View from Pakistan: ‘Churails’ has a little something for every woman without being tokenistic


I was afraid to watch the brand-new web series Churails that is being streamed on the Indian platform Zee5. Not because I’m scared of witches, but because I’ve suffered through several iterations of shows that claim to celebrate “strong female characters” only to misrepresent them: either shaping them to be so unassailable that they’re unrealistic, unrelatable, or then breaking them down too cruelly, as if to prove a point about the absurdity of the idea.

I’m halfway through Churails right now and I can say: I’m not afraid anymore. But that’s me. Men, I think, will feel differently. But more on that in a minute. Let’s backtrack.

Watching Churails is a surreal experience for one reason besides its fresh (for Pakistani entertainment, anyway) approach to telling stories about women: it is surreal because it’s the product of cross-border collaboration at a time of historic non-cooperation between India and Pakistan.

Creator-director Asim Abbasi says he started writing Churails as a film, realised it was too meaty for a 120-minute feature, then further realised his vision for a raw, profanity-laden web series would probably not be palatable to Pakistani censors.

Enter the streaming platform Zee5 and producer Shailja Kejriwal. Zee5 is a reimagining of the popular Indian channel Zindagi TV. The channel had much success with screening Pakistani dramas like Humsafar in the past, so it makes sense that Zee5 would look across the border for content. And in the absence of indigenous streaming services with the vision and nerve to host a show like Churails, Zee5 provided a good home. Perhaps the only home.

And as of this week anyone with internet access can watch Churails on Zee5 for a fairly affordable sum, taking Abbasi’s vision global.

So what is his vision exactly?

Nimra Bucha in Churails (2020). Courtesy Zee5.

I would describe Churails as a slightly outsize, noir-ish rendering of a very specific genre of female fantasy: the fantasy in which men who do bad things to women actually get the fate they deserve.

You’ve had this fantasy before; perhaps you’ve daydreamed it over lunch. You know the one I’m talking about. It’s the one where you smackdown your sleazy manager or cheating spouse with a breathtaking verbal assault, deprive him of the money or peace of mind he earned from exploiting your hopeful presence and then ride off into the sunset with a pack of girlfriends to start your own business and generally be a boss.

Churails follows four women and their chosen associates who band together to do just that. We meet Sara, a lawyer-turned-stay-at-home-mom who discovers a secret about her husband. She’s friends with Jugnu, a glamourous, trash-talking wedding planner whose business is suffering just enough to let her consider an alternative career. They cross paths with Batool, a hardened murderess recently released from prison with a heart big enough to rescue Zubaida, an aspiring boxer from an abusive family.

The crew hatches a wild plan to help the women of Karachi deal with the men in their lives who ail them. They call themselves the churails. They use a boutique for modest clothing as a front for their sleuthing and quest for justice. They put each other first. They rough up the men of Karachi and make them fear a brightly coloured niqaab. Somewhere along the line they get found out, and the series moves forward and backward in time to piece together just what went wrong. A thriller, basically.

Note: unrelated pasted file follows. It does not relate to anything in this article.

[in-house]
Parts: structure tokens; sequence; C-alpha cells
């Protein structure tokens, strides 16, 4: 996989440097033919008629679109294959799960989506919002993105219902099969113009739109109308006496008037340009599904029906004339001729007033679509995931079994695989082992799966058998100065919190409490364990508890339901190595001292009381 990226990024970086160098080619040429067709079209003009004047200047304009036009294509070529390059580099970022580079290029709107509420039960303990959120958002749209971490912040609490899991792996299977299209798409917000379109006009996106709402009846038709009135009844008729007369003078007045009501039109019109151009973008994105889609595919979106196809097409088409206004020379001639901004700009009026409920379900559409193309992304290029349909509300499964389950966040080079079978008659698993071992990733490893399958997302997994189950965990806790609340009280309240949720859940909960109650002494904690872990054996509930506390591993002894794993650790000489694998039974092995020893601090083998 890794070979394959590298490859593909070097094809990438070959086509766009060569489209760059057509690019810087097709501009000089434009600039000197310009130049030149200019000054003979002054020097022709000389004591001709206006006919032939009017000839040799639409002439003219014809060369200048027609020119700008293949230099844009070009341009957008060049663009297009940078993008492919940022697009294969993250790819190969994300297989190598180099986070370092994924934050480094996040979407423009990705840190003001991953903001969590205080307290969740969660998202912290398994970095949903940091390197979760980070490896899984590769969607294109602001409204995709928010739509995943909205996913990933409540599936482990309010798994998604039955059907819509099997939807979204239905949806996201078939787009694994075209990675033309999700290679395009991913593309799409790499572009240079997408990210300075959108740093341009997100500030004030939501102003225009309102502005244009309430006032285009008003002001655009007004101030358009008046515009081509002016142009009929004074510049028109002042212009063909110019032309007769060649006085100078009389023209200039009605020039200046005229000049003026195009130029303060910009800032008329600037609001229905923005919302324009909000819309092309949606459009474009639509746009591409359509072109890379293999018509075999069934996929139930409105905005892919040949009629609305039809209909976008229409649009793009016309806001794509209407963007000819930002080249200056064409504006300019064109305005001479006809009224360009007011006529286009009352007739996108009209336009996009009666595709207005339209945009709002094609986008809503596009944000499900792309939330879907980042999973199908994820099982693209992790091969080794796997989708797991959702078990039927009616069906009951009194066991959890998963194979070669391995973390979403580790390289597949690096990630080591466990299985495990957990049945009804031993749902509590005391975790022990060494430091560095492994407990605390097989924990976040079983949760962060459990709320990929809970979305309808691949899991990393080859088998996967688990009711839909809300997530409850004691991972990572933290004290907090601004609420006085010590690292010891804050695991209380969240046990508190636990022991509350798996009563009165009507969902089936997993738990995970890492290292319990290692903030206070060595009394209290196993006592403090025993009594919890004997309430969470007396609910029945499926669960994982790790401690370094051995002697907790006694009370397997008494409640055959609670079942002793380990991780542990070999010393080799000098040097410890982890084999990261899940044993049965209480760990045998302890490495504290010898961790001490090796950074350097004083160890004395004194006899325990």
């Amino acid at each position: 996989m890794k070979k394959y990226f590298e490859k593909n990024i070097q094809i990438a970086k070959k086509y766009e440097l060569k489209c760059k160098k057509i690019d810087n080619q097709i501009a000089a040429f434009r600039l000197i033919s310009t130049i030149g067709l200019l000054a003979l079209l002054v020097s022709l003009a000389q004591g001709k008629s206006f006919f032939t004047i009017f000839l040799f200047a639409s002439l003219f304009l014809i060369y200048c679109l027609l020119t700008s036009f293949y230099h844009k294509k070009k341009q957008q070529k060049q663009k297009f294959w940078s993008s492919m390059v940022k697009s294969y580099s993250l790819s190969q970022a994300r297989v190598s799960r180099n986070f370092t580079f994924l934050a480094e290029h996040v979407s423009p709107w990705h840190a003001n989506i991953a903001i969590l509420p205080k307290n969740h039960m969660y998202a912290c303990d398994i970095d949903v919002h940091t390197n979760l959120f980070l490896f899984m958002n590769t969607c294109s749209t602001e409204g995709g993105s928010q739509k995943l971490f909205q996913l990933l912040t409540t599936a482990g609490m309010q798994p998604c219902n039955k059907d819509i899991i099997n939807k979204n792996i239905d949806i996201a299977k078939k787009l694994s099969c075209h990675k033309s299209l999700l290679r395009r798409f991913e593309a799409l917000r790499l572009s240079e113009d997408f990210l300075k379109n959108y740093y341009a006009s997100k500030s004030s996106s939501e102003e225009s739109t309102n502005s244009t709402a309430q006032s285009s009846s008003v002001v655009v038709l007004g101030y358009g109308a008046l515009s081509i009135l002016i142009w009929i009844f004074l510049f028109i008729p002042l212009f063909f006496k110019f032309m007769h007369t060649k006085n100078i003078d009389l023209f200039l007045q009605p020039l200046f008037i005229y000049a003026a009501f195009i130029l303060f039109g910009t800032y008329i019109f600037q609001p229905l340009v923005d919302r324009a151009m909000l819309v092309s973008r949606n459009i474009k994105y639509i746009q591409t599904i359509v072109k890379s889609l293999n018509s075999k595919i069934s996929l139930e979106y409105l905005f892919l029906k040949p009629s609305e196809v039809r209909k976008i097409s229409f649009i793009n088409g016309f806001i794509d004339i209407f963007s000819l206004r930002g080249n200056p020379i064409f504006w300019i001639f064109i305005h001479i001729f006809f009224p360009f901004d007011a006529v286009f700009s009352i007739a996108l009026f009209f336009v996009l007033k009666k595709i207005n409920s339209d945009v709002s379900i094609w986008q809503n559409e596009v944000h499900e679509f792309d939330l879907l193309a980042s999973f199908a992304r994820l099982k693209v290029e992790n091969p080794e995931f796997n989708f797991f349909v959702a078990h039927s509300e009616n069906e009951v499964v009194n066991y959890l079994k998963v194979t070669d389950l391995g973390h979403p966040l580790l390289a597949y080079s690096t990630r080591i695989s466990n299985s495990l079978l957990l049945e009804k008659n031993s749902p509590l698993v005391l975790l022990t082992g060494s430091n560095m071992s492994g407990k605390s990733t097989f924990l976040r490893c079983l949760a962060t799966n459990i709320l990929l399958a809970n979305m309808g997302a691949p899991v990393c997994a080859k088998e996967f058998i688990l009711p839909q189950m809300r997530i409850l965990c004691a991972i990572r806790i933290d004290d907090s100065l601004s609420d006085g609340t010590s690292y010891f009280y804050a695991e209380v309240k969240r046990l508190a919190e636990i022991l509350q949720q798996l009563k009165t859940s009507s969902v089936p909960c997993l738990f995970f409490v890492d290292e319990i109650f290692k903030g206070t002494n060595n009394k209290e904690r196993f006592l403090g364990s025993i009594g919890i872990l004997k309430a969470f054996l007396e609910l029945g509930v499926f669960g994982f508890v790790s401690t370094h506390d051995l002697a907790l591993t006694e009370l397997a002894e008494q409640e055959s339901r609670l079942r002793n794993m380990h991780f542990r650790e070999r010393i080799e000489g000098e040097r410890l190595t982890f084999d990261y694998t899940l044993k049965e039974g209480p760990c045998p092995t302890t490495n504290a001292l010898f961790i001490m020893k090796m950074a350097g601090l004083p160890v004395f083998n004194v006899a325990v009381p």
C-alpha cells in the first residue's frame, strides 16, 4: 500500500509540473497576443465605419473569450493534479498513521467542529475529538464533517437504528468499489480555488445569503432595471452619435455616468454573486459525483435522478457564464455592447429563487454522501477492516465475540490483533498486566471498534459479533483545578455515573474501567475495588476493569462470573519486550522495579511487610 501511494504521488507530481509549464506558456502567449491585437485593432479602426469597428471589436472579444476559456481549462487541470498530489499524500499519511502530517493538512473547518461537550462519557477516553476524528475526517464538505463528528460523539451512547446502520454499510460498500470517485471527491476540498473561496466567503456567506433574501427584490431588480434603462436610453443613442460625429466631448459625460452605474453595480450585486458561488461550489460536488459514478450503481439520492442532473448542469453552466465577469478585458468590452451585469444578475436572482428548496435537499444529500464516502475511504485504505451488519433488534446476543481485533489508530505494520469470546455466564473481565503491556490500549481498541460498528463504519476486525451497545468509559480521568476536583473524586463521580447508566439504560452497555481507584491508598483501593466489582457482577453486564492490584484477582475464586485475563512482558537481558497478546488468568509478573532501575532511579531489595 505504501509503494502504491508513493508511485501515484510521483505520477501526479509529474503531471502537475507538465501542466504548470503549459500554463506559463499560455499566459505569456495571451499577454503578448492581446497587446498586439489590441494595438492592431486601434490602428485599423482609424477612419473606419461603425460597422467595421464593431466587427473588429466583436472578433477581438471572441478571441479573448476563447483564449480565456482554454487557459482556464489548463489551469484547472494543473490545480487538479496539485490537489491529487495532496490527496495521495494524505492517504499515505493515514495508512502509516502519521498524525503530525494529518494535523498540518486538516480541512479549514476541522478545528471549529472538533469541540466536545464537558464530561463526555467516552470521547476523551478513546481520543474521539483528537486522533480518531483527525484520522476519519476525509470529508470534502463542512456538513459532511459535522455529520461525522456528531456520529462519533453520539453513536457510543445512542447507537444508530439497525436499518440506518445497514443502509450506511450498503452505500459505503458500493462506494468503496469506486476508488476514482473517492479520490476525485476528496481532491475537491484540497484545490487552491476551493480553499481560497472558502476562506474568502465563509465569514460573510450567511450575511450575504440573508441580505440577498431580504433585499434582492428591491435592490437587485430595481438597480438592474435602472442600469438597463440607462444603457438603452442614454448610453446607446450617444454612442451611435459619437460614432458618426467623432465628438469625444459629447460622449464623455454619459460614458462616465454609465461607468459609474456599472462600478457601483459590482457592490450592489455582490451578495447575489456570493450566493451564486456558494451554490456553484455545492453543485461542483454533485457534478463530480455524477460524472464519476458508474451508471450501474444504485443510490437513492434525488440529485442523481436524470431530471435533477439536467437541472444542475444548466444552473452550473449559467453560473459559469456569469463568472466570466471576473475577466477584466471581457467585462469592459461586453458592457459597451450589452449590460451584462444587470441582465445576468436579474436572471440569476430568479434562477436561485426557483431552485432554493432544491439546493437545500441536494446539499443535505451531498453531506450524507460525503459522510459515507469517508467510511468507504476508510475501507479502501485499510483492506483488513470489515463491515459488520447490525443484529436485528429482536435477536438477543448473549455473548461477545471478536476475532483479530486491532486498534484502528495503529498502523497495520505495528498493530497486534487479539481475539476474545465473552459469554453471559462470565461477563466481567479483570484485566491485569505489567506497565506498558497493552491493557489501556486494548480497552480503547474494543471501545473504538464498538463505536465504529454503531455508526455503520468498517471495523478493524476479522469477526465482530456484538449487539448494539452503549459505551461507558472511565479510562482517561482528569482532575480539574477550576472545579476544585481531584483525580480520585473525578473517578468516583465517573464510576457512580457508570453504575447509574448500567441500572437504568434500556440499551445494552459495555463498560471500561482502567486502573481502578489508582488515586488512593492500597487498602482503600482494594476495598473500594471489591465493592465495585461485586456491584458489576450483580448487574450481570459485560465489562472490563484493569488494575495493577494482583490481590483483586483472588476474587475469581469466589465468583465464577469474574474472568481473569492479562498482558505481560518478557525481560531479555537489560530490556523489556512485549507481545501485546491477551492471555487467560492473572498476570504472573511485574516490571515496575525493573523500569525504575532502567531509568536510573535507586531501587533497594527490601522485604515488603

It is this reliance on the fantasy genre – or as Abbasi calls it, an “imagined reality” – which allows Churails to succeed where other ventures have fallen short. I’m contrasting it specifically to Verna, Shoaib Mansoor’s much anticipated 2017 film starring Mahira Khan, which was touted to champion strong women but ended up being a painfully improbable depiction of a rape survivor. Verna’s flaw was that it tried to straddle two genres: the docu-film and the fantastical entertainer. In doing so, it fell into the gaping chasm of sad, bad cinema.

Churails has definitively picked a side, and it’s better for it. The team behind the web series seems to understand that a single show needn’t try to solve every cinematic or social concern at once. Also, the mode of the fantastical is a pretty effective vehicle for telling stories about women given how most desi women are shape-shifters and chameleons, living multiple lives at once, switching personas in an instant depending on whether their audience is extended family, associates on a Zoom meeting or a cranky toddler who just wants mama.

Which is why I am wary of labelling it, as some others have done, a series about “female empowerment”. I definitely felt empowered watching the series, and I would venture that those who participated in creating it feel the same way too. But the sense of empowerment I feel takes place at a level beyond the tangible, at a place where my deepest associations with womanhood and its expectations are recognised or challenged. It is a place anti-feminists cannot access or understand by virtue of their lack of discernment and absence of sense of humor, so I would rather not even involve them in the conversation by referencing their favoured object of loathing that there are intent to misunderstand, that is, “empowerment”. Churails is for us, not for them.